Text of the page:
Racial Uplift and American Music 1878-1943 traces the career of racial uplift ideology as a factor in elite African Americans' embrace of classical music around the turn of the previous century, from the collapse of Reconstruction to the death of composer/conductor R. Nathaniel Dett, whose music epitomized "uplift."
After Reconstruction many black leaders had retreated from emphasizing "inalienable rights" to a narrower rationale for equality and inclusion: they now sought to rehabilitate the Race's image by stressing class distinctions, respectable middle-class behavior, and service to the masses. Musically, the black intelligentsia resorted to European models as vehicles for cultural vindication. Their response to racism was to create and promote morally positive, politically inoffensive art that represented the Race in idealized terms.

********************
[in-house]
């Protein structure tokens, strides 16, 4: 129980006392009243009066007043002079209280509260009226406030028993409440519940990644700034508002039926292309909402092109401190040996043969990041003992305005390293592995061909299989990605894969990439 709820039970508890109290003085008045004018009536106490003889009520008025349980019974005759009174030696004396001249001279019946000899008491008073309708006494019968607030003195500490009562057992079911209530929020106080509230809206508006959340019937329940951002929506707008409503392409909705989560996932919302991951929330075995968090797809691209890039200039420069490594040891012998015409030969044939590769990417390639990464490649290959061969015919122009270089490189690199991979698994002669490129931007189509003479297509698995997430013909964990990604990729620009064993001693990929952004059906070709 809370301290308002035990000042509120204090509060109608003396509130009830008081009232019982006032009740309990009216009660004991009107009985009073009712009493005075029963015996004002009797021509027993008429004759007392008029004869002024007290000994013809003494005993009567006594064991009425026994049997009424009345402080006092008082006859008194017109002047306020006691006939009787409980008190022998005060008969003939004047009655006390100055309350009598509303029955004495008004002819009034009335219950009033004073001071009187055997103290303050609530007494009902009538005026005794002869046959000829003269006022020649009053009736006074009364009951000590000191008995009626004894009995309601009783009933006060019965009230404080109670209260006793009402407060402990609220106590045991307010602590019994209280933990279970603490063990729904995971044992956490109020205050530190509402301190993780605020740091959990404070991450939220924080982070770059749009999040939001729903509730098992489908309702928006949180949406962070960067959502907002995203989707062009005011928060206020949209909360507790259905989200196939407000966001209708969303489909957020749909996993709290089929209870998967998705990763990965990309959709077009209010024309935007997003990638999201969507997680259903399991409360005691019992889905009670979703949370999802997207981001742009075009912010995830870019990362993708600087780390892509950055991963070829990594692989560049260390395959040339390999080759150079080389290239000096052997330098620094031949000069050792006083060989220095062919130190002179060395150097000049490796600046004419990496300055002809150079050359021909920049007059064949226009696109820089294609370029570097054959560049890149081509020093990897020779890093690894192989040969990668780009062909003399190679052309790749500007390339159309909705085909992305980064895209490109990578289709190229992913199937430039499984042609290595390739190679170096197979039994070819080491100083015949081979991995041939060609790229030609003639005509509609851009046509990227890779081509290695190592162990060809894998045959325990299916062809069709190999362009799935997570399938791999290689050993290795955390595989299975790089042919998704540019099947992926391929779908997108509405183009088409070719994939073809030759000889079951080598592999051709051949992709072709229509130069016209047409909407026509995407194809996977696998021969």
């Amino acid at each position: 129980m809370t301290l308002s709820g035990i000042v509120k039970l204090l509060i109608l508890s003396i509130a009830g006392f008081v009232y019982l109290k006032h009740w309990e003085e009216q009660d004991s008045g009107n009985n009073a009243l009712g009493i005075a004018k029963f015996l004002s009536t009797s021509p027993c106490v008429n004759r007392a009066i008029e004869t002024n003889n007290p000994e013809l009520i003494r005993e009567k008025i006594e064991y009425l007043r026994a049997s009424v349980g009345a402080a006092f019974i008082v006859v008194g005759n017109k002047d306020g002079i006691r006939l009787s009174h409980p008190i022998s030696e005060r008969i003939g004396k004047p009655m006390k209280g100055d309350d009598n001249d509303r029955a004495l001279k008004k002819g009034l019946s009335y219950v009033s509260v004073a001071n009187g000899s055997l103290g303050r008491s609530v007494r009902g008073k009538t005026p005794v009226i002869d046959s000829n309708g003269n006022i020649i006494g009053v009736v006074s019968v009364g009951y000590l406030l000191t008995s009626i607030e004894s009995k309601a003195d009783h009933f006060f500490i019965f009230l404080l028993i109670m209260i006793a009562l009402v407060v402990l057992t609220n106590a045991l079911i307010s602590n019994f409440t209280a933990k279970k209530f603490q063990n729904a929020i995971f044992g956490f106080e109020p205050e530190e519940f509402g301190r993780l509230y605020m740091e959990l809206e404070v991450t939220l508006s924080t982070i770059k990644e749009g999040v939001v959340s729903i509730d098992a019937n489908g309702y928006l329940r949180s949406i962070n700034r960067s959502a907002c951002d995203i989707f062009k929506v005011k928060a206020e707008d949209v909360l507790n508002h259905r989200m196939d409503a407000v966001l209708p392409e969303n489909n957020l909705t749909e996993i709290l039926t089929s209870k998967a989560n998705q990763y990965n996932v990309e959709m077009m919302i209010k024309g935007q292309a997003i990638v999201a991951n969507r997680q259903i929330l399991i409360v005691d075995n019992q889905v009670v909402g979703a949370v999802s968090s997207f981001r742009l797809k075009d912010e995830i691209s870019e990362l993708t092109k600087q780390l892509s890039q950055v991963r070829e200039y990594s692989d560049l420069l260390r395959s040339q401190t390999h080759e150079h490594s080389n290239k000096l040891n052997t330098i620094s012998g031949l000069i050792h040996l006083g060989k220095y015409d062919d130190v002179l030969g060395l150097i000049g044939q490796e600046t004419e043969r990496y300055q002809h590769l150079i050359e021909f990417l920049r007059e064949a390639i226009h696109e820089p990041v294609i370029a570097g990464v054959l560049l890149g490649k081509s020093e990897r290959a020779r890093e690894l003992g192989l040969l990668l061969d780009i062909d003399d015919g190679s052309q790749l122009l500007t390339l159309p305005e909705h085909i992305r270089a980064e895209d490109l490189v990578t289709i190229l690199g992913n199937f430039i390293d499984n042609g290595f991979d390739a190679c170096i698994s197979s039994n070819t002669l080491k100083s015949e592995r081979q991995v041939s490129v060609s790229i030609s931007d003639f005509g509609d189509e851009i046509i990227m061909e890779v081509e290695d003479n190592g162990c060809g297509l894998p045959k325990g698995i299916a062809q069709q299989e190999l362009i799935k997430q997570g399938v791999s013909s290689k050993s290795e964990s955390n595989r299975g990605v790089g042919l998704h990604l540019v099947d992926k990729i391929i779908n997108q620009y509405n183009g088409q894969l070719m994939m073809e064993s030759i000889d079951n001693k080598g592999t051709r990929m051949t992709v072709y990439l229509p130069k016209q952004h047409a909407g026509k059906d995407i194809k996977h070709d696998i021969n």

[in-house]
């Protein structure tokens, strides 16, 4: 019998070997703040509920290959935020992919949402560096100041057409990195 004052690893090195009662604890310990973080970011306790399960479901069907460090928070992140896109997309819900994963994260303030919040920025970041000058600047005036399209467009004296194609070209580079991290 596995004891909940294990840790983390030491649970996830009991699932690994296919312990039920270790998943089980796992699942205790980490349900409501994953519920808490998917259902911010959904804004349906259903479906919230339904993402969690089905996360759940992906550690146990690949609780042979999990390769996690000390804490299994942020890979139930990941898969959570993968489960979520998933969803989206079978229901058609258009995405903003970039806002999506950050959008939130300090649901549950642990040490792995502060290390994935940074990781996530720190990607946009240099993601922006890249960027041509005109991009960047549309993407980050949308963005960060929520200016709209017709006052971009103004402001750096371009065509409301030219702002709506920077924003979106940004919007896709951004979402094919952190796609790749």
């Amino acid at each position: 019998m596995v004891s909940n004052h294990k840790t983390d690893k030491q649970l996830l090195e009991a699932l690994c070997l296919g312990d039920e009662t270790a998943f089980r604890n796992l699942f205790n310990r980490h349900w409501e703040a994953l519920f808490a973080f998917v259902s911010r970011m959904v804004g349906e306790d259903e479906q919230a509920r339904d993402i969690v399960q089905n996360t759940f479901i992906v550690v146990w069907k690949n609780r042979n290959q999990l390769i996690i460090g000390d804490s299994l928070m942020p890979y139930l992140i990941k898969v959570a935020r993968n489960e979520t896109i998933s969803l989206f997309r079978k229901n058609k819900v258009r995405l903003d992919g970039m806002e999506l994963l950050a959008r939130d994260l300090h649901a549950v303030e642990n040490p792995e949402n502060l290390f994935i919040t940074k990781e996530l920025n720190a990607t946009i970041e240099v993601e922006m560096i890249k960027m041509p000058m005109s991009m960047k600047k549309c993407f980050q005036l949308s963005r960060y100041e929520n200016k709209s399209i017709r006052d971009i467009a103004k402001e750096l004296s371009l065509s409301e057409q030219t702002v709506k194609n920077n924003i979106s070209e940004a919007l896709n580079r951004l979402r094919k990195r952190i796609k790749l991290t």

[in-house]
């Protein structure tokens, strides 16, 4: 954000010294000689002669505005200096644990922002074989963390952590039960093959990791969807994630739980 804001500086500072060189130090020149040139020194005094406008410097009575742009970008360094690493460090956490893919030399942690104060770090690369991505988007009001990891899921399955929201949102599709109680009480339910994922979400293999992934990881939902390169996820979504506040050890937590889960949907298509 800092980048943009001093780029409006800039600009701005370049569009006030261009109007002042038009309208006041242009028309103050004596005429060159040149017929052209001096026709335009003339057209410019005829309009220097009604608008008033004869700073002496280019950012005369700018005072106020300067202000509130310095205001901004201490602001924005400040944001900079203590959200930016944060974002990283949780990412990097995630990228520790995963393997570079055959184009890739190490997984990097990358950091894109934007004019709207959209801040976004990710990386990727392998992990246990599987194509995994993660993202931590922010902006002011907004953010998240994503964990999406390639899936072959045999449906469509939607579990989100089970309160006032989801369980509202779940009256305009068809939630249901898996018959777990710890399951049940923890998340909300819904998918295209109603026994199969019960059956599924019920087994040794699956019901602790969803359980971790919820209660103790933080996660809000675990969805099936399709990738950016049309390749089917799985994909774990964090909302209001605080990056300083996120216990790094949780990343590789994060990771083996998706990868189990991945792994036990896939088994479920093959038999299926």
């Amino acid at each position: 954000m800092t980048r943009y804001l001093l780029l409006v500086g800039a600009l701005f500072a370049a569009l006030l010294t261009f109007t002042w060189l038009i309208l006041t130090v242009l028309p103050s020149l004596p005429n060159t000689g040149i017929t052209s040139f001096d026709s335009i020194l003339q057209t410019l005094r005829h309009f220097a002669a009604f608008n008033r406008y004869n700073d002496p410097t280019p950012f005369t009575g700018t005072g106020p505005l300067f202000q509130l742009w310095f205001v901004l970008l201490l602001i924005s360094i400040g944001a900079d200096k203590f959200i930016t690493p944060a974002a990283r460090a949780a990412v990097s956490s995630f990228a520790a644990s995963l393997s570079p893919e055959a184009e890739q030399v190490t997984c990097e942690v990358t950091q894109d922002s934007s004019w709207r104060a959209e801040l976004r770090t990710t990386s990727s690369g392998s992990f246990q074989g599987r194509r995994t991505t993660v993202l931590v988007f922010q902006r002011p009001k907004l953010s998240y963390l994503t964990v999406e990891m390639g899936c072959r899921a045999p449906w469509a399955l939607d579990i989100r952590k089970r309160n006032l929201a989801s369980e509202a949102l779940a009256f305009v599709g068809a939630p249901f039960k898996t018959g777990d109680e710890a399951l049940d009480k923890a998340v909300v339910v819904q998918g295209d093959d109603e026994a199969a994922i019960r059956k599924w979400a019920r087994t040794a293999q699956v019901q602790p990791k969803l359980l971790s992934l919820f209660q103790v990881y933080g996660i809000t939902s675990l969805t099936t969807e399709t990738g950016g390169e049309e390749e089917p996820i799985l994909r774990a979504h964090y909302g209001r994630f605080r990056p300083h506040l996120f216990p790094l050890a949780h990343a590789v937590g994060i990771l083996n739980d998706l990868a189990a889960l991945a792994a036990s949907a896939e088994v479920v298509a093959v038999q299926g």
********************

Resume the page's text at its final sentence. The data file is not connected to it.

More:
By incorporating black folk elements into the dignified genres of art song, symphony, and opera, "uplifters" demonstrated worthiness through high achievement in acknowledged arenas. Their efforts were variously opposed, tolerated, or supported by a range of white elites with their own notions about black culture. The resulting conversation--more a stew of arguments than a dialogue--occupied the pages of black newspapers and informed the work of white philanthropists. Women also played crucial roles. Racial Uplift and American Music 1878-1943 examines the lives and thought of personalities central to musical uplift-- Dett, Sears CEO Julius Rosenwald, author James Monroe Trotter, sociologist W. E. B. Du Bois, journalist Nora Douglas Holt, and others--with an eye to recognizing their contributions and restoring their stature.
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